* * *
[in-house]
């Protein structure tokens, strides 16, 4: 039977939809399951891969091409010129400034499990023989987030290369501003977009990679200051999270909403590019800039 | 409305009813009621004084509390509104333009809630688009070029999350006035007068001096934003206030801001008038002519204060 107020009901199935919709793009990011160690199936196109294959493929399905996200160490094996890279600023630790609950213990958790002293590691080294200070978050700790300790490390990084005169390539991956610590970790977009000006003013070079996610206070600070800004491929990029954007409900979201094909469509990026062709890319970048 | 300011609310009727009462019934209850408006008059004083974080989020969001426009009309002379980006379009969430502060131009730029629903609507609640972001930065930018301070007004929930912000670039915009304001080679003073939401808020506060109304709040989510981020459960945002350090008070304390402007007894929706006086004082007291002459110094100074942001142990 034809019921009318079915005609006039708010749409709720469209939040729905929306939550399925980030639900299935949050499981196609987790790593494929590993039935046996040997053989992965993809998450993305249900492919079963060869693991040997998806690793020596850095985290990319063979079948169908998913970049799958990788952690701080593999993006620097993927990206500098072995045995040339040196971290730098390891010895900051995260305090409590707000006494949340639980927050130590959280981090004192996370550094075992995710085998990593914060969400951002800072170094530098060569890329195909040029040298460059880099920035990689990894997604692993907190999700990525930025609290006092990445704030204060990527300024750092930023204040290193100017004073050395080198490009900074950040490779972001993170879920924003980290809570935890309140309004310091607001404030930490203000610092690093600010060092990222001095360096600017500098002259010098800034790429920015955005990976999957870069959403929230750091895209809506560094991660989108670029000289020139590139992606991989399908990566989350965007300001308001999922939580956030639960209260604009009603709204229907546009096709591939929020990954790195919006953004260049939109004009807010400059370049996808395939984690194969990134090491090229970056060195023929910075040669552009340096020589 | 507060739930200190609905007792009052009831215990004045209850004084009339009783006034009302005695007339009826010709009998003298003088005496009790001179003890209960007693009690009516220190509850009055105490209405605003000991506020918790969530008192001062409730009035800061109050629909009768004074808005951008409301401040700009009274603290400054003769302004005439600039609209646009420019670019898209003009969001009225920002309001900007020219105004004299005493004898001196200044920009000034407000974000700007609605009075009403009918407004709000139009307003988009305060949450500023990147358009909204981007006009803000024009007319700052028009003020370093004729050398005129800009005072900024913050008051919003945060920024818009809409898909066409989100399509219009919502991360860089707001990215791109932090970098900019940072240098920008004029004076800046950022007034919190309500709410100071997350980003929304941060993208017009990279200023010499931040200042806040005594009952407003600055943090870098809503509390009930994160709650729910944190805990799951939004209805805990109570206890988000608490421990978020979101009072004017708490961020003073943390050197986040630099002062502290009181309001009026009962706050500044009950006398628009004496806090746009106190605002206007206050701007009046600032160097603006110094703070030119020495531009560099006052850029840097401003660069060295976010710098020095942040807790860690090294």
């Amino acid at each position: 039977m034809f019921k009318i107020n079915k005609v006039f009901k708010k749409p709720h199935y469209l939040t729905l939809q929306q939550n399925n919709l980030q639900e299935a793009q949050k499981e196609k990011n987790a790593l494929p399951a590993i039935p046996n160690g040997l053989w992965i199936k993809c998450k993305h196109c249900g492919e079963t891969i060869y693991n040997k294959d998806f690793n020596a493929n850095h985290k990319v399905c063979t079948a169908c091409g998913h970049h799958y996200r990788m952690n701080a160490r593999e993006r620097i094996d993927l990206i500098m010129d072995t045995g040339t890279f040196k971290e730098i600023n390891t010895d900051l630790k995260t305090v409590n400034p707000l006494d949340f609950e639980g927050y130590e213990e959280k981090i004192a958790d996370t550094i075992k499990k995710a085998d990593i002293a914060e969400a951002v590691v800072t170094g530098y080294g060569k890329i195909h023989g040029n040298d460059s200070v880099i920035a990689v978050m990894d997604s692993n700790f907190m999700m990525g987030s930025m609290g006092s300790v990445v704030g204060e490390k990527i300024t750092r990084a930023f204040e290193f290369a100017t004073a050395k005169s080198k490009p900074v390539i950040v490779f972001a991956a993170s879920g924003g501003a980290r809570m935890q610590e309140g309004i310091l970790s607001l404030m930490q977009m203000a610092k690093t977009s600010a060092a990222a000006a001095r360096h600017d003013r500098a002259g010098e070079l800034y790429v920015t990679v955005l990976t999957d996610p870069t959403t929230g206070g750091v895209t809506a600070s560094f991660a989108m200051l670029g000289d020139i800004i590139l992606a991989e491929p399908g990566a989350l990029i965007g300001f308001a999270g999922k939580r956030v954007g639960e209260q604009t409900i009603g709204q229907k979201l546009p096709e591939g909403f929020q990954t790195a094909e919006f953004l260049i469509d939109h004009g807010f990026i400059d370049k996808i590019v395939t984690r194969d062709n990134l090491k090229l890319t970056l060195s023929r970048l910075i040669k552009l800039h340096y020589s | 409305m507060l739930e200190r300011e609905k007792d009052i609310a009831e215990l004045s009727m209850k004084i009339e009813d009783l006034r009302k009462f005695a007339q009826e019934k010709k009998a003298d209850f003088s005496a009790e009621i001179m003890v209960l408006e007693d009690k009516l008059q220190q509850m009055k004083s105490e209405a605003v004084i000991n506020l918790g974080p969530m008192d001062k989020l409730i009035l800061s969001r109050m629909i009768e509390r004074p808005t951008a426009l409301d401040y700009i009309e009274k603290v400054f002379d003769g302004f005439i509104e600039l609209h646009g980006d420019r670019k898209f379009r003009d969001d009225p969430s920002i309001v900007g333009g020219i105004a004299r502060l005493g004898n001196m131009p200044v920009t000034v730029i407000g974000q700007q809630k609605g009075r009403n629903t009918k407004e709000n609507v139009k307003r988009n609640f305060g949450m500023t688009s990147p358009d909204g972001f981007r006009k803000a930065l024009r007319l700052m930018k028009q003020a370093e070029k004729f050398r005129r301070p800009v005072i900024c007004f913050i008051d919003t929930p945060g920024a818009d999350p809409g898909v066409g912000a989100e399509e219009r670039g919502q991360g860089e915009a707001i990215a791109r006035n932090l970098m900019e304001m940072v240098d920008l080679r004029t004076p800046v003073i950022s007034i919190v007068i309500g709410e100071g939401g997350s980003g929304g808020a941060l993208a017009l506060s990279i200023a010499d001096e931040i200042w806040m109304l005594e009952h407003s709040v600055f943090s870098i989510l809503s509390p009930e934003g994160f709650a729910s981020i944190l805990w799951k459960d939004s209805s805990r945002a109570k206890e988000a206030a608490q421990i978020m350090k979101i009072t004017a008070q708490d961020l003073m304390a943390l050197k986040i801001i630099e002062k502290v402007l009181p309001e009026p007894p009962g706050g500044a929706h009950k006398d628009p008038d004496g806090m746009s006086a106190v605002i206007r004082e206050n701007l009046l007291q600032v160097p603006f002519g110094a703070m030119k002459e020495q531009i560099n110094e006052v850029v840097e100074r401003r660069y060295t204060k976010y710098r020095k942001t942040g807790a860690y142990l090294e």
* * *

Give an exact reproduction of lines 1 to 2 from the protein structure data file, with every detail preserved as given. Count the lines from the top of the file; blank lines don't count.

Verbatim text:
[in-house]
């Protein structure tokens, strides 16, 4: 039977939809399951891969091409010129400034499990023989987030290369501003977009990679200051999270909403590019800039 | 409305009813009621004084509390509104333009809630688009070029999350006035007068001096934003206030801001008038002519204060 107020009901199935919709793009990011160690199936196109294959493929399905996200160490094996890279600023630790609950213990958790002293590691080294200070978050700790300790490390990084005169390539991956610590970790977009000006003013070079996610206070600070800004491929990029954007409900979201094909469509990026062709890319970048 | 300011609310009727009462019934209850408006008059004083974080989020969001426009009309002379980006379009969430502060131009730029629903609507609640972001930065930018301070007004929930912000670039915009304001080679003073939401808020506060109304709040989510981020459960945002350090008070304390402007007894929706006086004082007291002459110094100074942001142990 034809019921009318079915005609006039708010749409709720469209939040729905929306939550399925980030639900299935949050499981196609987790790593494929590993039935046996040997053989992965993809998450993305249900492919079963060869693991040997998806690793020596850095985290990319063979079948169908998913970049799958990788952690701080593999993006620097993927990206500098072995045995040339040196971290730098390891010895900051995260305090409590707000006494949340639980927050130590959280981090004192996370550094075992995710085998990593914060969400951002800072170094530098060569890329195909040029040298460059880099920035990689990894997604692993907190999700990525930025609290006092990445704030204060990527300024750092930023204040290193100017004073050395080198490009900074950040490779972001993170879920924003980290809570935890309140309004310091607001404030930490203000610092690093600010060092990222001095360096600017500098002259010098800034790429920015955005990976999957870069959403929230750091895209809506560094991660989108670029000289020139590139992606991989399908990566989350965007300001308001999922939580956030639960209260604009009603709204229907546009096709591939929020990954790195919006953004260049939109004009807010400059370049996808395939984690194969990134090491090229970056060195023929910075040669552009340096020589 | 507060739930200190609905007792009052009831215990004045209850004084009339009783006034009302005695007339009826010709009998003298003088005496009790001179003890209960007693009690009516220190509850009055105490209405605003000991506020918790969530008192001062409730009035800061109050629909009768004074808005951008409301401040700009009274603290400054003769302004005439600039609209646009420019670019898209003009969001009225920002309001900007020219105004004299005493004898001196200044920009000034407000974000700007609605009075009403009918407004709000139009307003988009305060949450500023990147358009909204981007006009803000024009007319700052028009003020370093004729050398005129800009005072900024913050008051919003945060920024818009809409898909066409989100399509219009919502991360860089707001990215791109932090970098900019940072240098920008004029004076800046950022007034919190309500709410100071997350980003929304941060993208017009990279200023010499931040200042806040005594009952407003600055943090870098809503509390009930994160709650729910944190805990799951939004209805805990109570206890988000608490421990978020979101009072004017708490961020003073943390050197986040630099002062502290009181309001009026009962706050500044009950006398628009004496806090746009106190605002206007206050701007009046600032160097603006110094703070030119020495531009560099006052850029840097401003660069060295976010710098020095942040807790860690090294």